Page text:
On the morning of Tuesday, September 11th, 2001, America experienced what we can only describe as the worst terrorist attack in history. The pentagon and the world trade towers were hit. Everyone was going about their business, unaware that the global terrorist organization, Al-Qaeda, had planned four separate but coordinated attacks.
It is believed that Khalid Sheikh Mohammed, who was against America’s support for Israel, devised the plan and presented it to Al-Qaeda’s leader Osama bin Laden in 1996. The latter approved it in 1999 as he believed America’s government was strongly anti-Muslim.
Between 1999 and 2001, bin Laden hand-picked 19 terrorists whose job was to blend into the country’s culture discreetly.
On the 11th, 19 recruits boarded four domestic flights— American Airlines Flight 11 and United Airlines Flight 175 crashed into World Trade Center’s North and South Tower, respectively. The American Airlines Flight 77 crashed into the Pentagon in Arlington, and United Airlines Flight 93 crashed in a Pennsylvania field.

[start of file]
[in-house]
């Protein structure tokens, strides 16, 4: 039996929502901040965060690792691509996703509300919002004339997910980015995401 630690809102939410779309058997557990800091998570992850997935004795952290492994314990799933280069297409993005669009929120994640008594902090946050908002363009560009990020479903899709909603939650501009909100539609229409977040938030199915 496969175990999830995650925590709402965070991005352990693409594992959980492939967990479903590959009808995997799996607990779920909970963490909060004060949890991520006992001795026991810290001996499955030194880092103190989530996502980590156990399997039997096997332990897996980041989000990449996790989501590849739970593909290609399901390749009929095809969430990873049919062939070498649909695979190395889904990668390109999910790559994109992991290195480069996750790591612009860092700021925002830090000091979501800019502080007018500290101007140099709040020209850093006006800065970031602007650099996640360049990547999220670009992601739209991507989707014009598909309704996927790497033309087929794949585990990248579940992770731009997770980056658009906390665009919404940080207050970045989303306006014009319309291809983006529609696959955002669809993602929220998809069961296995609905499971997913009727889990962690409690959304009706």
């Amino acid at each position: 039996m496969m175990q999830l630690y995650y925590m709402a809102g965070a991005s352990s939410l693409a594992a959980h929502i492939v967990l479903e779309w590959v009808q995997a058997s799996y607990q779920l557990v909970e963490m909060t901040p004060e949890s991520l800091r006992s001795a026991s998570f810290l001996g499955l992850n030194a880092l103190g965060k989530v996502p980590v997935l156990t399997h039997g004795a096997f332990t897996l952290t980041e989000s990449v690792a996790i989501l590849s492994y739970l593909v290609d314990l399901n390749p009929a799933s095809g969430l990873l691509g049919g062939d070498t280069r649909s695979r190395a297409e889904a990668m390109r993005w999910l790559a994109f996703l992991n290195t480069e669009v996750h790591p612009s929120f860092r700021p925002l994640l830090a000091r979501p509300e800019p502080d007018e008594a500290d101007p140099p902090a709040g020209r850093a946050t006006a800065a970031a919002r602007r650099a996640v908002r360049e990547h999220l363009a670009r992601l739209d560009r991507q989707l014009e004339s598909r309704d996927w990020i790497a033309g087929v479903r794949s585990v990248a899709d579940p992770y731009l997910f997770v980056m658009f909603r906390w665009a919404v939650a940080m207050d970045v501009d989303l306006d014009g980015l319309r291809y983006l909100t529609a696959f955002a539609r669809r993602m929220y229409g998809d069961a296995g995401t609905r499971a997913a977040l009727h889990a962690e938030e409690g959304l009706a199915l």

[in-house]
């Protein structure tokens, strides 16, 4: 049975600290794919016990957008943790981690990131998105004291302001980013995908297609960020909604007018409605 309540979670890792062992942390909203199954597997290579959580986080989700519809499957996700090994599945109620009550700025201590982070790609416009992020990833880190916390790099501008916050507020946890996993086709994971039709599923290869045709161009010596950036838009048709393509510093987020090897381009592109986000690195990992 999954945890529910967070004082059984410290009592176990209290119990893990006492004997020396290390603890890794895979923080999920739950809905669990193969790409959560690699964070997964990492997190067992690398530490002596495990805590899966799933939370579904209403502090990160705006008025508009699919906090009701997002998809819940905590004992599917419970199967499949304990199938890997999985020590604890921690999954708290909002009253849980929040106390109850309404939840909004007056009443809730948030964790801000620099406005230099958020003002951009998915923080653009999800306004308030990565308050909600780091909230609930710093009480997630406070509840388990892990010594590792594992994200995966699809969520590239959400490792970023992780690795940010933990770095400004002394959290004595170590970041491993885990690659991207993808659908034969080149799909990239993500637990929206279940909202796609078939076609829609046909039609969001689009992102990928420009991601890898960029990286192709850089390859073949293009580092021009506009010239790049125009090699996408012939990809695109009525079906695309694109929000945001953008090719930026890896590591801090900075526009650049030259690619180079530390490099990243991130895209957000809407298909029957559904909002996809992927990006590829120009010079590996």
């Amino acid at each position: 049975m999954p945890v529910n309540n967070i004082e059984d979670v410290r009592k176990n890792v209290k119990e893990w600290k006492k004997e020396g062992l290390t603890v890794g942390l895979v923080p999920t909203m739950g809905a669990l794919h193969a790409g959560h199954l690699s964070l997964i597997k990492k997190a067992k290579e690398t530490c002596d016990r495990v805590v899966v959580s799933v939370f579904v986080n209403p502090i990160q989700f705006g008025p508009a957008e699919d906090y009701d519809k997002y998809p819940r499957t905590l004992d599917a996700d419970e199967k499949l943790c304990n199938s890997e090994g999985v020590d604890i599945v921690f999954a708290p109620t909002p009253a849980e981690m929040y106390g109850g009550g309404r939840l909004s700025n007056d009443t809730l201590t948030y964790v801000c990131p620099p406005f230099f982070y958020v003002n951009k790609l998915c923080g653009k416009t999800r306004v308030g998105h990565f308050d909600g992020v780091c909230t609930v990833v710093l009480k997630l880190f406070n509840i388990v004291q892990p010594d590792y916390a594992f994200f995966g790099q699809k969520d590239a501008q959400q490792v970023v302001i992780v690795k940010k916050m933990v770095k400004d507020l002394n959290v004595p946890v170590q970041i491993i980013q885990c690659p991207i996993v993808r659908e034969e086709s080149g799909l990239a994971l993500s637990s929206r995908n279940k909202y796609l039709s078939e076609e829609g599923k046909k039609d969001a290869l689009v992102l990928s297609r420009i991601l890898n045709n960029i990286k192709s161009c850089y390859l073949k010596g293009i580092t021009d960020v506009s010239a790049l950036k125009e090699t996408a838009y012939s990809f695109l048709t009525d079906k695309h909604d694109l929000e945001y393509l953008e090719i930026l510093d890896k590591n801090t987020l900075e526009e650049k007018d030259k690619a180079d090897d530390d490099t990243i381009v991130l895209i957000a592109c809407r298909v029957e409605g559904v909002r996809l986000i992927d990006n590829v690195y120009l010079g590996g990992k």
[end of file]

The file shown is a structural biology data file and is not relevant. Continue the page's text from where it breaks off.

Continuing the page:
The four crashes resulted in almost 3,000 deaths, with the World Trade Center attacks accounting for over 2,600 of them. The attacks also resulted in more than 6,000 injuries.
Horrified, the world watched the unfolding events in real-time on television and other news outlets.
Two weeks after the attacks, the Bush administration issued an ultimatum to Afghanistan’s government to give up bin Laden and other Al-Qaeda leaders or face attacks. When they did not give in, America invaded Afghanistan in what became the “War on Terror.”
Despite these events taking place nearly two decades ago, they continue to be the subject of films, talk shows, interviews, articles and books.